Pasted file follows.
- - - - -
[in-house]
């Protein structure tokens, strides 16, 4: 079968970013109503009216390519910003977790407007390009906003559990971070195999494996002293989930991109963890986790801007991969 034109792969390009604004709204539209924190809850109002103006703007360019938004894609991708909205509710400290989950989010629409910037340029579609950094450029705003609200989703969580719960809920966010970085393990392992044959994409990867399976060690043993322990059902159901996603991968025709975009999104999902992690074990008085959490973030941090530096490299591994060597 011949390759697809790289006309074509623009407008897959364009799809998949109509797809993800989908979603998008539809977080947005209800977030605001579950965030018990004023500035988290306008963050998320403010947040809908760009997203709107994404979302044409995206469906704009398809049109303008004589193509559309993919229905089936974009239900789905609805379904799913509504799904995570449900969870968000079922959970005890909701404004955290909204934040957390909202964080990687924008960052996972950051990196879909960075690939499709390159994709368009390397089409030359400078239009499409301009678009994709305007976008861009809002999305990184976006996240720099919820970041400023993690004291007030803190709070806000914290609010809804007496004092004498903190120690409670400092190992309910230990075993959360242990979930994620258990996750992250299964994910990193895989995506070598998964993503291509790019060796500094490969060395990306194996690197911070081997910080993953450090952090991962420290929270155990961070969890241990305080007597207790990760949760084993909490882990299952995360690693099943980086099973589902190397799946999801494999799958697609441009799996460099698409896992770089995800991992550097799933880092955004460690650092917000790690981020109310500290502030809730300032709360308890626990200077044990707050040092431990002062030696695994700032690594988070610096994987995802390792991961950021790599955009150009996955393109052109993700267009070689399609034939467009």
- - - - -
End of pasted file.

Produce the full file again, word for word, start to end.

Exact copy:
[in-house]
């Protein structure tokens, strides 16, 4: 079968970013109503009216390519910003977790407007390009906003559990971070195999494996002293989930991109963890986790801007991969 034109792969390009604004709204539209924190809850109002103006703007360019938004894609991708909205509710400290989950989010629409910037340029579609950094450029705003609200989703969580719960809920966010970085393990392992044959994409990867399976060690043993322990059902159901996603991968025709975009999104999902992690074990008085959490973030941090530096490299591994060597 011949390759697809790289006309074509623009407008897959364009799809998949109509797809993800989908979603998008539809977080947005209800977030605001579950965030018990004023500035988290306008963050998320403010947040809908760009997203709107994404979302044409995206469906704009398809049109303008004589193509559309993919229905089936974009239900789905609805379904799913509504799904995570449900969870968000079922959970005890909701404004955290909204934040957390909202964080990687924008960052996972950051990196879909960075690939499709390159994709368009390397089409030359400078239009499409301009678009994709305007976008861009809002999305990184976006996240720099919820970041400023993690004291007030803190709070806000914290609010809804007496004092004498903190120690409670400092190992309910230990075993959360242990979930994620258990996750992250299964994910990193895989995506070598998964993503291509790019060796500094490969060395990306194996690197911070081997910080993953450090952090991962420290929270155990961070969890241990305080007597207790990760949760084993909490882990299952995360690693099943980086099973589902190397799946999801494999799958697609441009799996460099698409896992770089995800991992550097799933880092955004460690650092917000790690981020109310500290502030809730300032709360308890626990200077044990707050040092431990002062030696695994700032690594988070610096994987995802390792991961950021790599955009150009996955393109052109993700267009070689399609034939467009």